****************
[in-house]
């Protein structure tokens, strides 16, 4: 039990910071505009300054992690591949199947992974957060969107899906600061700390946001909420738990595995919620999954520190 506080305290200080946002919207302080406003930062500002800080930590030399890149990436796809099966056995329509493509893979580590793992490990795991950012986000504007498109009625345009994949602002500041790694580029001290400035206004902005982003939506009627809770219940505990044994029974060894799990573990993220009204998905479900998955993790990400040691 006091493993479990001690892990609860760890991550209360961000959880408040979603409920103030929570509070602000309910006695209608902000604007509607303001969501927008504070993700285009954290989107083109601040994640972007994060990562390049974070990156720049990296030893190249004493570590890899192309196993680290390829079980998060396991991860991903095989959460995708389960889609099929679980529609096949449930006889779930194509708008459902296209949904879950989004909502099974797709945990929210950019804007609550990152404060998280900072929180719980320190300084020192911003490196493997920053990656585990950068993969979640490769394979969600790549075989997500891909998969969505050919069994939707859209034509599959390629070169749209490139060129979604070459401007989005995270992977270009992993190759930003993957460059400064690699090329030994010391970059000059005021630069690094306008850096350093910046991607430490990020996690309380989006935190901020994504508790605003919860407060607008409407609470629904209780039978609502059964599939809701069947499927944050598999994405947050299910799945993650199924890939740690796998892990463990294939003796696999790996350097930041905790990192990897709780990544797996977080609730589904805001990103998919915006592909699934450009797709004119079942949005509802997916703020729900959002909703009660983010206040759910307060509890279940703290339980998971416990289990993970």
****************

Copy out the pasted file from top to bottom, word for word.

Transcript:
[in-house]
């Protein structure tokens, strides 16, 4: 039990910071505009300054992690591949199947992974957060969107899906600061700390946001909420738990595995919620999954520190 506080305290200080946002919207302080406003930062500002800080930590030399890149990436796809099966056995329509493509893979580590793992490990795991950012986000504007498109009625345009994949602002500041790694580029001290400035206004902005982003939506009627809770219940505990044994029974060894799990573990993220009204998905479900998955993790990400040691 006091493993479990001690892990609860760890991550209360961000959880408040979603409920103030929570509070602000309910006695209608902000604007509607303001969501927008504070993700285009954290989107083109601040994640972007994060990562390049974070990156720049990296030893190249004493570590890899192309196993680290390829079980998060396991991860991903095989959460995708389960889609099929679980529609096949449930006889779930194509708008459902296209949904879950989004909502099974797709945990929210950019804007609550990152404060998280900072929180719980320190300084020192911003490196493997920053990656585990950068993969979640490769394979969600790549075989997500891909998969969505050919069994939707859209034509599959390629070169749209490139060129979604070459401007989005995270992977270009992993190759930003993957460059400064690699090329030994010391970059000059005021630069690094306008850096350093910046991607430490990020996690309380989006935190901020994504508790605003919860407060607008409407609470629904209780039978609502059964599939809701069947499927944050598999994405947050299910799945993650199924890939740690796998892990463990294939003796696999790996350097930041905790990192990897709780990544797996977080609730589904805001990103998919915006592909699934450009797709004119079942949005509802997916703020729900959002909703009660983010206040759910307060509890279940703290339980998971416990289990993970």